Today’s Bullied Teens Subject To ‘Sticks And Stones’ Online, Too

Today's Bullied Teens Subject To 'Sticks And Stones' Online, Too : NPR.

This is a link to today’s episode of Fresh Air looks at the subject of Cyber-Bullying. I can’t recommend it enough to parents, teachers and ministers alike. Emily Bazelon of Slate Magazine is interviewed about the subject because of her new book “Sticks and Stones: Defeating the Culture of Bullying and Rediscovering the Power of Character and Empathy.” The book details her research on a number of bullying cases and how schools, parents, and social media websites handled the crises as they arose. Then she gleans a number of key insights that she shares in the interview that are really helpful.

A couple takeaways for me:

Once your child is plugged in via a phone, ipad, or computer they are now open not only to a constant barrage of information and connection to friends, but also to the rapid-fire attacks of bullies.

“It really can make bullying feel like it’s 24/7,” Bazelon tells Fresh Air’s Terry Gross. Comparing it with her own experience as a young teenager, she says that “when I got home from school, there was a break. I didn’t have to deal with [my friends] directly, and I could sort of put myself back together in the afternoon and evening. Whereas now when you come home if you’re a victim of bullying, you’re likely to see this continue on a social media site or via texting.”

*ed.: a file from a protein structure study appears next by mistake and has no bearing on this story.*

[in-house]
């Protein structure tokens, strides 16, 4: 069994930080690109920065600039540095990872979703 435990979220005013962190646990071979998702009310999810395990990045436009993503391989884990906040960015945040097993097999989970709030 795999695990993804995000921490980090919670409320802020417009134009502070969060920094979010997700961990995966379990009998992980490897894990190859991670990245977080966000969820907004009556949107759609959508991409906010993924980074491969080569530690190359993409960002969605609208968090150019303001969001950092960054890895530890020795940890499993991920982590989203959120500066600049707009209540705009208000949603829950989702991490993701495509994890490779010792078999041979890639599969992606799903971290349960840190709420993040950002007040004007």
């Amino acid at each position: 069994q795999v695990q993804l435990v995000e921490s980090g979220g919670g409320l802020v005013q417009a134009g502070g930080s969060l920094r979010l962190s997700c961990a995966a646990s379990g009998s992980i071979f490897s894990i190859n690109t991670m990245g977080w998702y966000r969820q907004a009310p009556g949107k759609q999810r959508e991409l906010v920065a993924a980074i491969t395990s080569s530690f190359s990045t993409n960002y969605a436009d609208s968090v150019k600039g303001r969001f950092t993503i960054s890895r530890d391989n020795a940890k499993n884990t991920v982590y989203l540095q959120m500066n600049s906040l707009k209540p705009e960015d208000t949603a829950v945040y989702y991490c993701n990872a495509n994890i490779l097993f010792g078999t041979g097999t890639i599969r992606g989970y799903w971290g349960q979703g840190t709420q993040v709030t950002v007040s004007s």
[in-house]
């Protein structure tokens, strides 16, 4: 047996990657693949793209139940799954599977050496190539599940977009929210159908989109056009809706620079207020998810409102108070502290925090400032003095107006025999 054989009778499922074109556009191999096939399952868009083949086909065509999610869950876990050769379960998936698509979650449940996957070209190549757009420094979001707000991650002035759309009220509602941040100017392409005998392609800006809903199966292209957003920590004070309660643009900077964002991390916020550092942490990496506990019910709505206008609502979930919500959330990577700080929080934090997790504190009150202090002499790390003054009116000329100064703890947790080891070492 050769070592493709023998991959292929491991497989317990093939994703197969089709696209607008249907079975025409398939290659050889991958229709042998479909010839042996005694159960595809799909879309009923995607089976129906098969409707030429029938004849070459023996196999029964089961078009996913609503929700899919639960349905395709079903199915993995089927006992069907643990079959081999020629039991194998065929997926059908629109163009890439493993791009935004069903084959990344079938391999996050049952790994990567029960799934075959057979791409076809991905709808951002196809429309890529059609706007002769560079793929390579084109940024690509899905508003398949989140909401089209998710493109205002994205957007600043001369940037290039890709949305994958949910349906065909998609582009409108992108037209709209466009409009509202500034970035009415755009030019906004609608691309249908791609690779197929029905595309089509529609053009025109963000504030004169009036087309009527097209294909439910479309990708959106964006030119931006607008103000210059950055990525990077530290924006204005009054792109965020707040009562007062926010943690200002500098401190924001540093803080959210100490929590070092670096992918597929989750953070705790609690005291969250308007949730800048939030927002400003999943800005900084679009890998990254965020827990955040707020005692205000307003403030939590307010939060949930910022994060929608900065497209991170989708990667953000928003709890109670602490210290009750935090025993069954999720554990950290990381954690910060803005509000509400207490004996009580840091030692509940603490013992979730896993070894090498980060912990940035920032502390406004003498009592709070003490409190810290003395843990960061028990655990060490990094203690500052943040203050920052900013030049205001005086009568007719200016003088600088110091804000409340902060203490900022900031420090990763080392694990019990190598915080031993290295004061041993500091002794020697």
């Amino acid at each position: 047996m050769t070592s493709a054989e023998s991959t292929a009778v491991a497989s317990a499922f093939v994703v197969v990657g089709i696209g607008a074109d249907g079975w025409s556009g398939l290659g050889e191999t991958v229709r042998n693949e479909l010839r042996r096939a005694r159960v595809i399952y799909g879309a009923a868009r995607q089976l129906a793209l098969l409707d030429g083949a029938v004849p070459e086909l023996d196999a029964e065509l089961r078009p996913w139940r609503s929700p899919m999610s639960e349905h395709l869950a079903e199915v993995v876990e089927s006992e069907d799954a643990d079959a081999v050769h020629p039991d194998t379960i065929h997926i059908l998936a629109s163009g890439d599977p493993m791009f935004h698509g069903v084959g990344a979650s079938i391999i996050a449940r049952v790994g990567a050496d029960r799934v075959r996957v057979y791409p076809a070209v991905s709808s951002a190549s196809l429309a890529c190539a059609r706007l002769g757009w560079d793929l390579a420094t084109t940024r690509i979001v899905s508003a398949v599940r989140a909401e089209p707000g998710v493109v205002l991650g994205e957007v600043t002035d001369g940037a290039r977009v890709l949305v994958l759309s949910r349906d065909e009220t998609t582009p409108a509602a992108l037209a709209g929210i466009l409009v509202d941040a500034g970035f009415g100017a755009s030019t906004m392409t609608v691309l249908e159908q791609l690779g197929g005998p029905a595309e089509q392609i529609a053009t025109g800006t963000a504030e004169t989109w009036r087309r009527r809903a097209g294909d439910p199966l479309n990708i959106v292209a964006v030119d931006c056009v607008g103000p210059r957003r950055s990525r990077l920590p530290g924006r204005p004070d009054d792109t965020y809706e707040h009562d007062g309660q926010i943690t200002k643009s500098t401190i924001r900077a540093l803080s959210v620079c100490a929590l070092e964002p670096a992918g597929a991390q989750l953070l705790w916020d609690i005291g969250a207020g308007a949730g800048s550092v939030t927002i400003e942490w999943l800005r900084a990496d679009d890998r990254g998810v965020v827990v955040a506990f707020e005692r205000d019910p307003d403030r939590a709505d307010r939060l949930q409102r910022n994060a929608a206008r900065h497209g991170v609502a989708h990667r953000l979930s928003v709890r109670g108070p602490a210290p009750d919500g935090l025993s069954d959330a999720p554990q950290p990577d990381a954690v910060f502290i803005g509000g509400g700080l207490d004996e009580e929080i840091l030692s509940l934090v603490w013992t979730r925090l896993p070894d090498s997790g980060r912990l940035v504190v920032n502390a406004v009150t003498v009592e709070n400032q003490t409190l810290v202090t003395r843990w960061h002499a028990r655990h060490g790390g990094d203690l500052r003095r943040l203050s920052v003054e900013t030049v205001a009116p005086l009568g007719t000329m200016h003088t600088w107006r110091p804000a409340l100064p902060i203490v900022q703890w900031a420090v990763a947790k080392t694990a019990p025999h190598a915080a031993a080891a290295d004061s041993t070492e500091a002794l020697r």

So while there may be pressure from kids and their friends to be connected to this vast world of social media, Bazelon gives good reason to wait until our children have the character and the wherewithal to manage the complexity of negotiations taking place online. Thus, as parents we need find what limits need to be set as our children enter this world – time restraints are only one piece, privacy, access to passwords, etc. are also questions she addresses. These limits can actually help to create a buffer and an entry point for parents who may need to mediate for a child if things get out of hand.

I also like that Bazelon suggests that we can work to create alternative spaces and communities where our kids are safe, grow in character and learn how to develop friendships and camaraderie offline. As someone who was bullied frequently in school, I found my safe groups among people in my karate class, track team and my church’s youth group. These and other groups like these have the possibility of providing alternative spaces for our kids so they can build friendships and even open up when something is wrong at school or with family.

We shouldn’t think that just because they are “digital natives” that they automatically know how to handle themselves and protect themselves in this brave new world.

*cover image from The Bully Project.

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Wess

...is the William R. Roger Director of Friends Center and Quaker Studies at Guilford College in Greensboro, NC., PhD in Intercultural Studies from Fuller Theological Seminary, served as a "released minister" at Camas Friends Church, and father of three. He enjoys sketchnoting, sharing conversation over coffee with a friend, listening to vinyl and writing creative nonfiction.